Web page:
In 1997, Prof. Donna Reiss (Tidewater CC), founding project leader of Litonline, asked:
|Look again at the scene where the druggist writes "For Rats" to explain Miss Emily's purchase of poison. What is the social irony of that explanation once we know the outcome of the story?|
Jennifer (2003) noted: "I believe the author had other motives for writing "For Rats" on the box. It was a symbol of the view of minorities at the time along with poorer lower classed people. A rat is considered a loathsome creature, and to upper society members the lower class was considered a nuisance which wasn't worthy of time. Emily did use it to get rid of her bothers and cares, much like people who use it to get rid of a pest do! The examples of symbolism are clear!"
Lance (1999) nominates Homer for several reasons: "I fail to see any indication of irony in the druggist's 'for rats' label in the conventional sense of this story. The question is whether Emily cared for Homer for who he was, or what he represented? However, rats are a vermin. Homer was a Yankee in a southern town which struggled to keep its identity. They frowned upon the fact that Emily could even consider entering wedlock with the outsider--not to mention the fact that Homer clung to a much lower rung on the social ladder than the Southern Belle. Adding the fact that Homer was a not too secretive homosexual, or at least bi-sexual, one could view him as a vermin in the midst, threatening not only Emily but the town's identity as well. Under these circumstances, I would find 'for rats' ironic indeed."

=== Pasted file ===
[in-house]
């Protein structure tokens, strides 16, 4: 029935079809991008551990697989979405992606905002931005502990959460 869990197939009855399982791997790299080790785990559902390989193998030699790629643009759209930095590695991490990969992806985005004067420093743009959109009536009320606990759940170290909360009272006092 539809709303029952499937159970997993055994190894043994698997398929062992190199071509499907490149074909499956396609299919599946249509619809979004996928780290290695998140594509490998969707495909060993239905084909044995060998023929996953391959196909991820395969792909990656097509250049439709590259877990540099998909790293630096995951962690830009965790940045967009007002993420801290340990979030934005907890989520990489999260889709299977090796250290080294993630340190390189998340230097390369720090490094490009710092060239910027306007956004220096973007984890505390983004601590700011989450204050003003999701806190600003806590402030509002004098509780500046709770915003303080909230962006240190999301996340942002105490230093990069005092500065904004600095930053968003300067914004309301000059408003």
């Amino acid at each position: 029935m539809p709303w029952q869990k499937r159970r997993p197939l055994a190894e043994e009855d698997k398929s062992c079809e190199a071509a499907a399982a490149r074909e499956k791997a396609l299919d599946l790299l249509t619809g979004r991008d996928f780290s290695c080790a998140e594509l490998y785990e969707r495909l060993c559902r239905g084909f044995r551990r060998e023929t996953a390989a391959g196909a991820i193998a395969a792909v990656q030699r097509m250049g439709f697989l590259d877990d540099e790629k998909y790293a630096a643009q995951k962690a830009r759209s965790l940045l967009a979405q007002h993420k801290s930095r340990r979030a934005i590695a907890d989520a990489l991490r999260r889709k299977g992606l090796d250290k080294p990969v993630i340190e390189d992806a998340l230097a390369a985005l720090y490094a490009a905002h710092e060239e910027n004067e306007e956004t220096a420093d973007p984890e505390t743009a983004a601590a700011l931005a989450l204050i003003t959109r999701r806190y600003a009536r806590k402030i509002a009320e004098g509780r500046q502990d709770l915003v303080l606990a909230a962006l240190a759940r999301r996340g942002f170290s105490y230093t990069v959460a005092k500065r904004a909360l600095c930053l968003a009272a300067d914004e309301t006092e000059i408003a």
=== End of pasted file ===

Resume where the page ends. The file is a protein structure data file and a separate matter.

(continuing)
Amanda (1999) concurs: "I'm no expert, but when I read 'for rats' and then the ending, I thought Faulkner was comparing Homer Barron to a rat... comparing a rodent to someone who came into town and took advantage of an "innocent" Southern belle and then planned on leaving without any remorse."